-- The LAPD’s next chief will have to meet a long list of often-competing demands from city residents.

-- Federal regulators have approved Los Angeles billionaire Dr. Patrick Soon-Shiong’s planned purchase of the Los Angeles Times, which would return one of the nation’s largest newspapers to local control.

-- A conservative actress and a celebrity mayor are heating up a South Los Angeles congressional race.

-- Was the great Oscar caper of 2018 actually just a stunt from a publicity-seeking celebrity wannabe? That’s what the lawyer of the accused says.


-- What to make of “A Wrinkle in Time”? Critic Justin Chang says director Ava DuVernay has put a fantastically trippy spin on the messy, moving film.

-- “Marvel’s Jessica Jones” has been off the air for more than two years, but it may be more relevant than ever.

-- Billboards blasting “The Bachelor’s” Arie Luyendyk Jr. have gone up in L.A. and other cities, but who’s behind them?

-- The Pritzker Prize, one of architecture’s highest honors, went this year to another surprise laureate: 90-year-old Indian architect Balkrishna Doshi.


Carole Bayer Sager is known for writing pop hits like “That’s What Friends Are For” and the Oscar-winning “Arthur’s Theme (Best That You Can Do)” in collaboration with her onetime husband, Burt Bacharach. Despite the fame and fortune, Sager released a memoir two years ago that described the fear and insecurity Sager says she’s experienced throughout her life. She turns 71 today.


-- Florida’s Legislature has passed a landmark bill that would make it tougher to buy guns but would also make it easier for school employees to bring firearms on campus.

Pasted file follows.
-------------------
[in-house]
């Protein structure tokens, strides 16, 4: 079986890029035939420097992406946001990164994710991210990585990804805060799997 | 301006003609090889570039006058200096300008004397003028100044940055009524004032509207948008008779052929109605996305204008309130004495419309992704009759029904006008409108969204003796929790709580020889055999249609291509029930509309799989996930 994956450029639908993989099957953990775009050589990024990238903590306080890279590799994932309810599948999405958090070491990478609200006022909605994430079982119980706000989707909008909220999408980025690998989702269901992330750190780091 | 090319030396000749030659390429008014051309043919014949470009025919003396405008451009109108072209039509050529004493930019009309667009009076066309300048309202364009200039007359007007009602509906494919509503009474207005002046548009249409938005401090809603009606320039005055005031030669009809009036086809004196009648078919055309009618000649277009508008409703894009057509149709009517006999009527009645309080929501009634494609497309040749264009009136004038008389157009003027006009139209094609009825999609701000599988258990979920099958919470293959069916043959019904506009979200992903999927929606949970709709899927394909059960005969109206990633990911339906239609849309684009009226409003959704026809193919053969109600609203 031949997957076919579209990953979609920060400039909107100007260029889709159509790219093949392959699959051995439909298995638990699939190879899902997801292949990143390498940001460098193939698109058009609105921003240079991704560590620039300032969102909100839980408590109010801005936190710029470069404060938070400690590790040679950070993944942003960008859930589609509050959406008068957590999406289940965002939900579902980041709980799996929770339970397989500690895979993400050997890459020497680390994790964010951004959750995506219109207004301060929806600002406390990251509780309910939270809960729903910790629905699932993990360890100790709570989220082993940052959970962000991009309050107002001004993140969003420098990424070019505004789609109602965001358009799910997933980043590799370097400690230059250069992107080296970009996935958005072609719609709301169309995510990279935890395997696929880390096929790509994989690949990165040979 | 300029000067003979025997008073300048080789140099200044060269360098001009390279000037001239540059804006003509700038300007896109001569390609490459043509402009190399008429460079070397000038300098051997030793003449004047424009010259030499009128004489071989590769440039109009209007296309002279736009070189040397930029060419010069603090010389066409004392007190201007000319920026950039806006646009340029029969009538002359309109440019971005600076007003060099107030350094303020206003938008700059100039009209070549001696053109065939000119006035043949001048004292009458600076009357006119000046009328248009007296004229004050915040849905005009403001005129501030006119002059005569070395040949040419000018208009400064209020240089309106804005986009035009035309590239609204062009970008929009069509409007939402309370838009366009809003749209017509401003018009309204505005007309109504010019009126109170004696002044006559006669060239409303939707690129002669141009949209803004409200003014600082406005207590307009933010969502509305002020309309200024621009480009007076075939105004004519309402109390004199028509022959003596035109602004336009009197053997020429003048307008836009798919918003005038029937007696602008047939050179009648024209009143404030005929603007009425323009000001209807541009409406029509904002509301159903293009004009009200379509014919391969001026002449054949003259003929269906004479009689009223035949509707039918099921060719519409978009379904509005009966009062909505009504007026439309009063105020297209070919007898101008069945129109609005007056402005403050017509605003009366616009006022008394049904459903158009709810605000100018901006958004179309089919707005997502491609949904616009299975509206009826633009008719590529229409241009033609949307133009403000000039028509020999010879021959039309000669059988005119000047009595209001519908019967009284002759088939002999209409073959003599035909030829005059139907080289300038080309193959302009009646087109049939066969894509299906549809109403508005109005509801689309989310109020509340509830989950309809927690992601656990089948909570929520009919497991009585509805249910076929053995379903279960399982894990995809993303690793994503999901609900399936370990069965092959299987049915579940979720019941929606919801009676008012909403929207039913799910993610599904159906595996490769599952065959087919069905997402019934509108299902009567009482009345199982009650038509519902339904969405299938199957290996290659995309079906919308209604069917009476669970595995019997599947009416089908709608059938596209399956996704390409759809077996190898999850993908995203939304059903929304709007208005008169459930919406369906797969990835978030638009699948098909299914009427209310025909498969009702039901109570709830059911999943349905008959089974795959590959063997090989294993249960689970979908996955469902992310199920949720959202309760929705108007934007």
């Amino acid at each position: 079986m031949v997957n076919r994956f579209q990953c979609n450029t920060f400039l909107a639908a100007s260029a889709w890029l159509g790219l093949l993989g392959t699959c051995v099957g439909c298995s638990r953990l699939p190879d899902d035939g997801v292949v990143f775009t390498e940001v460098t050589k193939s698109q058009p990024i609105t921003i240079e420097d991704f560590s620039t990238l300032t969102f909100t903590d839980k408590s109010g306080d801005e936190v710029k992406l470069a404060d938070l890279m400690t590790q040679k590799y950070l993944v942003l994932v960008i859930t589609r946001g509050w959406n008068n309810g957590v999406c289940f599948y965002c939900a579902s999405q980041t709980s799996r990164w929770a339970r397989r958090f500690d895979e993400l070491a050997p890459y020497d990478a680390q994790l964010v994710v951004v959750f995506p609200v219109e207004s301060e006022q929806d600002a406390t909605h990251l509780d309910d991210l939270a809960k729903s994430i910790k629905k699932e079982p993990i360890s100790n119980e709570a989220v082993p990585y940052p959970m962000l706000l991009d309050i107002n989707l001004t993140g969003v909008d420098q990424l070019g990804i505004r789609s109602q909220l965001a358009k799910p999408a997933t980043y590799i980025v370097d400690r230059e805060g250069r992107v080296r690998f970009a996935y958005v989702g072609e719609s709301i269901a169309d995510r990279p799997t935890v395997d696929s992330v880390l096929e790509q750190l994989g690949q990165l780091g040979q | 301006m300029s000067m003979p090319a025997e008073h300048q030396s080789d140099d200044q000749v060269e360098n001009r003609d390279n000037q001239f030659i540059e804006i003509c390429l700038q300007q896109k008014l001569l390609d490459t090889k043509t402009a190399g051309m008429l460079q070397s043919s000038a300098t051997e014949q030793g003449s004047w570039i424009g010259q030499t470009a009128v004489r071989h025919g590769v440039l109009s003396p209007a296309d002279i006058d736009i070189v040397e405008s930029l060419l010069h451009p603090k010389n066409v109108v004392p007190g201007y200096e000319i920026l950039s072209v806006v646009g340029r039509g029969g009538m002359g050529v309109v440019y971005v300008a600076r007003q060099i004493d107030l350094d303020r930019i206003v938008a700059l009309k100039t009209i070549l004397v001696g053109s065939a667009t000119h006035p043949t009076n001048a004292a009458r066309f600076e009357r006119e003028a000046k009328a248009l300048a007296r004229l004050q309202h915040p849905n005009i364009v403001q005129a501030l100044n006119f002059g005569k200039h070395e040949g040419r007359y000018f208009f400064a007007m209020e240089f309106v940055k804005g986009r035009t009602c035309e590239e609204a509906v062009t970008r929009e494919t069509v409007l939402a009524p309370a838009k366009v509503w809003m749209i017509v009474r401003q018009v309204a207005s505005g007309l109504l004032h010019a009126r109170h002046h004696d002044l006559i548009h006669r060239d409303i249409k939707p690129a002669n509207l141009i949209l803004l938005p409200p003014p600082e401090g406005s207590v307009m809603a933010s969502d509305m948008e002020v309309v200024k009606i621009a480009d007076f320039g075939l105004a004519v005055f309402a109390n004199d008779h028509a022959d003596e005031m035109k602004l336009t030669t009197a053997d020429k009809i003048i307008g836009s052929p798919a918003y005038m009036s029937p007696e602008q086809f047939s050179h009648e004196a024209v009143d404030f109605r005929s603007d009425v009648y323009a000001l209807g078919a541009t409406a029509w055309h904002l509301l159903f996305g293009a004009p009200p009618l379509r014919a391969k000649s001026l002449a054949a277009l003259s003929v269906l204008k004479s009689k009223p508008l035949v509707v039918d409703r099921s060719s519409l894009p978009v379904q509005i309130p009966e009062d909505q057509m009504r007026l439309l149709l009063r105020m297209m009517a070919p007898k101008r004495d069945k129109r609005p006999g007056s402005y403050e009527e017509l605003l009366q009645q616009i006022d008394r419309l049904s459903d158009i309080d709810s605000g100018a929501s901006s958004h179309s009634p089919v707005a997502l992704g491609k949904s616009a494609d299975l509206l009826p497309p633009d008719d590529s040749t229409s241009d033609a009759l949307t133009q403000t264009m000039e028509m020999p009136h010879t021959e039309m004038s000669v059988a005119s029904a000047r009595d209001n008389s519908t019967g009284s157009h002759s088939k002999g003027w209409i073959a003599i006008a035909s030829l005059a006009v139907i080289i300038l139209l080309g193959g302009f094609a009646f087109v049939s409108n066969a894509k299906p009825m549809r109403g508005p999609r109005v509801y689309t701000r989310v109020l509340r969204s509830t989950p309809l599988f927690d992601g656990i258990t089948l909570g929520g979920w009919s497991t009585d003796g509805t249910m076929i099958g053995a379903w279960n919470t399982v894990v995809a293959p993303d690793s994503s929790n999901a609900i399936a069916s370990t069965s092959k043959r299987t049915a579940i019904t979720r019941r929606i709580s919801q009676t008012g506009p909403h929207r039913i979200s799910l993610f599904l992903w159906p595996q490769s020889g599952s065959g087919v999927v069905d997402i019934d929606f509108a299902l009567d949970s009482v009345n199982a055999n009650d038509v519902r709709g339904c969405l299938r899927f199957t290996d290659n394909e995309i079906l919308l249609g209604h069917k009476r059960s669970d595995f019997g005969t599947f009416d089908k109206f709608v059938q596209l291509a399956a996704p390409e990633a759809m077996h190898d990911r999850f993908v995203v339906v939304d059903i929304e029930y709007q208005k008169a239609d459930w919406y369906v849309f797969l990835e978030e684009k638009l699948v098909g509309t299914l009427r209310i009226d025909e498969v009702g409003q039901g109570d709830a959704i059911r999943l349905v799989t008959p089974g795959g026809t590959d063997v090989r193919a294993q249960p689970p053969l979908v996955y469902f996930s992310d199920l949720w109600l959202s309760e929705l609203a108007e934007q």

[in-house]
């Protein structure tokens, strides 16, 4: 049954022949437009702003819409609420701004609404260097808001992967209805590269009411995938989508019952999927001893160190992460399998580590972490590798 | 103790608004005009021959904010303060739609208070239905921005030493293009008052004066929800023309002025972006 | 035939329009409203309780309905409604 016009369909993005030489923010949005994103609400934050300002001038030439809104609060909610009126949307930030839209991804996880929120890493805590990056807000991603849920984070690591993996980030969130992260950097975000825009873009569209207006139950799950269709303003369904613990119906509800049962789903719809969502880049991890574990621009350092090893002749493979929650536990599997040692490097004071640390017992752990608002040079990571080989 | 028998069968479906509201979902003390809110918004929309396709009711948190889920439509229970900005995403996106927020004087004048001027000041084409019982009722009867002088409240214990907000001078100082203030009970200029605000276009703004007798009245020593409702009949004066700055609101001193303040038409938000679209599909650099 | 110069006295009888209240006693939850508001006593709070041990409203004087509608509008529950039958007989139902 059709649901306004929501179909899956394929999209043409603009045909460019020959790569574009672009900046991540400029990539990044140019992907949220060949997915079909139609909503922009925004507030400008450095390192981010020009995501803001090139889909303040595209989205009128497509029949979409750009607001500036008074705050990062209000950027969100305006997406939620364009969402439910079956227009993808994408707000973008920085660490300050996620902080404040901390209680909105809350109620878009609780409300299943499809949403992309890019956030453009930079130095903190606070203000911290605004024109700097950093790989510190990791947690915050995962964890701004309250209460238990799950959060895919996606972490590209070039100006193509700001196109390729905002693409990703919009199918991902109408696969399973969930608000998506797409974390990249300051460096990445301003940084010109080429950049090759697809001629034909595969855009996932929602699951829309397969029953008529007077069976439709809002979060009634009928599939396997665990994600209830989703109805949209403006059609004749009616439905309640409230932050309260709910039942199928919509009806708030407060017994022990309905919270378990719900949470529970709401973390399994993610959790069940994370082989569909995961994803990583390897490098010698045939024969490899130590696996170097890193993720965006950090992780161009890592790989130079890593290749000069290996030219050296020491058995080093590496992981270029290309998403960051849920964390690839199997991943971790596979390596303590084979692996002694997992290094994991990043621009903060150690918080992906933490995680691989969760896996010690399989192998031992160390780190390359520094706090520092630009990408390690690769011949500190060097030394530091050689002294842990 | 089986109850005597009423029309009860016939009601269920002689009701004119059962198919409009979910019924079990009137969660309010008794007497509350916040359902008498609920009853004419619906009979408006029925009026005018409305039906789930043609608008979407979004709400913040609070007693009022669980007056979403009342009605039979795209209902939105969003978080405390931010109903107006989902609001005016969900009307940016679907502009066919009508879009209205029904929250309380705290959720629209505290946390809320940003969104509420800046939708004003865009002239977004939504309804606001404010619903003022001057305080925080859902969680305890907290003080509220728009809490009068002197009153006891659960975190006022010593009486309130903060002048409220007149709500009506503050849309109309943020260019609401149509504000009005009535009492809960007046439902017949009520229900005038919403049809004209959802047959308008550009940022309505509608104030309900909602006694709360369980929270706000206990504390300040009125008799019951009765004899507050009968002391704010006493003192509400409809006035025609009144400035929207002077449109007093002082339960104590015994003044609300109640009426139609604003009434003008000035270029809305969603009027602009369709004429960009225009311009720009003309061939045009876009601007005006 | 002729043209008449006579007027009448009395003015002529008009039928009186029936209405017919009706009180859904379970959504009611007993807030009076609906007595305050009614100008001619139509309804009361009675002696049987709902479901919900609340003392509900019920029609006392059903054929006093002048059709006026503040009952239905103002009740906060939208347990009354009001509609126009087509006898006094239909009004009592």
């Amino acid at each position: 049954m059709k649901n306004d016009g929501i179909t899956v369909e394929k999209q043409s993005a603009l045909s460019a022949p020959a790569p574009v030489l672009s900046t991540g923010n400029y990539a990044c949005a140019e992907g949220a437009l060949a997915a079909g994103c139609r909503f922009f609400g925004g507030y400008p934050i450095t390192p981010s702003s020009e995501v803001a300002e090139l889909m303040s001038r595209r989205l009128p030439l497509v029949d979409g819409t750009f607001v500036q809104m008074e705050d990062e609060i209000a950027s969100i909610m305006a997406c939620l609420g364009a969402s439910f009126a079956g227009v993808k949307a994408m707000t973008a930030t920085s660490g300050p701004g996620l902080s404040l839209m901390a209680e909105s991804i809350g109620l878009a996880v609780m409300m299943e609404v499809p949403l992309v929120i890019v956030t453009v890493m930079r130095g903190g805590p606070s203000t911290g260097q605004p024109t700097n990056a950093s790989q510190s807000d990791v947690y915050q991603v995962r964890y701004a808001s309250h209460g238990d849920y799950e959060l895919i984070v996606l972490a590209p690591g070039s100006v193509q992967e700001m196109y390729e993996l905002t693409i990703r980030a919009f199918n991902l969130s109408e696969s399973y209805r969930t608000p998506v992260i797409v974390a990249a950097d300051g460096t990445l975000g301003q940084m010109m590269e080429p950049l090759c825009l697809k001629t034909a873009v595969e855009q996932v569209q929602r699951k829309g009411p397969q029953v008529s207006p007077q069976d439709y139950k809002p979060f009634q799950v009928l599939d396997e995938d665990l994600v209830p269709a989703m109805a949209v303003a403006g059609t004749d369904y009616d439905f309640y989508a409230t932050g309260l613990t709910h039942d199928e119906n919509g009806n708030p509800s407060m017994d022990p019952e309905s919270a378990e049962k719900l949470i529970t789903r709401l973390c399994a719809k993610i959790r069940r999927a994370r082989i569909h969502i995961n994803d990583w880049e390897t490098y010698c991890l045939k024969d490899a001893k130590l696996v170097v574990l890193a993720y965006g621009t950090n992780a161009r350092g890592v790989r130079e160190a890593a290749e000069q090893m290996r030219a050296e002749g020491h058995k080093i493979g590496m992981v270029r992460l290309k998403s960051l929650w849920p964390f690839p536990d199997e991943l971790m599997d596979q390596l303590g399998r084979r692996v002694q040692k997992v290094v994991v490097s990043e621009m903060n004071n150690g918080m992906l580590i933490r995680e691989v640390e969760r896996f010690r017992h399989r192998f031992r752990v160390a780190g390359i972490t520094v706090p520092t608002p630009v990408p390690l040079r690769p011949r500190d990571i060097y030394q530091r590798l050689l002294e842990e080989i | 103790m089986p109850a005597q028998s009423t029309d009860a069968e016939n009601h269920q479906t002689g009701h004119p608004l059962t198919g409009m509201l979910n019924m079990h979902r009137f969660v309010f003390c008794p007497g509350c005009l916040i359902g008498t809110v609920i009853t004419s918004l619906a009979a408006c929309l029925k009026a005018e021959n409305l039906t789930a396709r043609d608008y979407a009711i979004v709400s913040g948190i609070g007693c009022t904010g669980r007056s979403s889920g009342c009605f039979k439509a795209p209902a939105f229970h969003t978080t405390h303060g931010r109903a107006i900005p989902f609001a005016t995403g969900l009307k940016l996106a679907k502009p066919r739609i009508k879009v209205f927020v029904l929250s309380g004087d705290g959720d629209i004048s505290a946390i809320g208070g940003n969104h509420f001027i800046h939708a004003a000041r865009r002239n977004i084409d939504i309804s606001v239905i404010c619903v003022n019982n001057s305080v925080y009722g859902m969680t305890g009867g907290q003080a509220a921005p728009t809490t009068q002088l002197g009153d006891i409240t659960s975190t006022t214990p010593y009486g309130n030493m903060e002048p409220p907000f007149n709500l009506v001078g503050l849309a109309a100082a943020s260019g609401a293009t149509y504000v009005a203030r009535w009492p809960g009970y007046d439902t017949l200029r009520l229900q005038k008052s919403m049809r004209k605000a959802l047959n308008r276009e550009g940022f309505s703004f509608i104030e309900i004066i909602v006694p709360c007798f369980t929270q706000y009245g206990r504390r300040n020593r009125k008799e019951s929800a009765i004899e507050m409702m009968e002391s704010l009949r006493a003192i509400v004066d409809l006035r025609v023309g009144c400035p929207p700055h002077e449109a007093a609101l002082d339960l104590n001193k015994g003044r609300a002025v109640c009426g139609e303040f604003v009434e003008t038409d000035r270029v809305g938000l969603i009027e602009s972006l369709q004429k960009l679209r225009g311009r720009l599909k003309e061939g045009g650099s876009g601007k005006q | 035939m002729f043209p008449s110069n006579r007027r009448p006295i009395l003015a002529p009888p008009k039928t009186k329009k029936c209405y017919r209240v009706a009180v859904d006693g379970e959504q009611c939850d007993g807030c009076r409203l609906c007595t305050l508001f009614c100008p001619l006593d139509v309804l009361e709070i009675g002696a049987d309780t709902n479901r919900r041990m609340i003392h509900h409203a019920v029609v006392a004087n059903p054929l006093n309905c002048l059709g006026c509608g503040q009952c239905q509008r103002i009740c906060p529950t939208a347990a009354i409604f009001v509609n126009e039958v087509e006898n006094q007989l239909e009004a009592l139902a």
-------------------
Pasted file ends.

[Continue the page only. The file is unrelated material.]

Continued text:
-- Pope Francis has cleared the way to sainthood for Archbishop Oscar Romero, an advocate for the poor and a fierce critic of El Salvador’s civil war who was slain in 1980 by a right-wing death squad.

-- Secretary of State Rex Tillerson’s five-nation itinerary reveals the Trump administration’s approach to the continent: Counter-terrorism is in. Human rights and democracy, not so much.

-- Scotland Yard says a potentially deadly nerve agent was used to deliberately attack a former Russian spy and his daughter in England.

-- At Jupiter‘s northern and southern poles, NASA’s Juno spacecraft has found a strange set of swirling cyclones.


-- The case of a $21-million Medicaid patient shows how drug prices soar for rare diseases.

-- Columnist Michael Hiltzik looks into a loan to Kushner that has raised questions about a California water project.


-- The best seat at Los Angeles’ newest football stadium will come with a licensing bill of $100,000 for Rams season-ticket holders and $75,000 for Chargers season-ticket holders.

-- Even with all the turmoil surrounding USC’s men’s basketball program, Chimezie Metu says he’s glad he returned for his junior season.


-- Thanks, Jeff Sessions, for suing California. You might be doing the state a favor.

-- Rabbi Sharon Brous: Why Jews should support reparations to African Americans for slavery.


-- Special counsel Robert S. Mueller III is said to be gathering evidence that a 2017 meeting in Seychelles was an effort to establish a back channel to the Kremlin. (Washington Post)

-- Today is International Women’s Day, as women speak out for equality in demonstrations around the world. (The Guardian)

-- What happens when you shut out social media and just read print newspapers? Here are the lessons learned in one experiment. (New York Times)


Call it the case of the leaping lizard. In San Diego County’s Spring Valley, a 5-foot, 35-pound carnivorous monitor lizard became a four-legged fugitive by wriggling out of its cage at a pet store. Bubbles made the leap to freedom Sunday, and despite having a good disposition, apparently is better left untouched if found.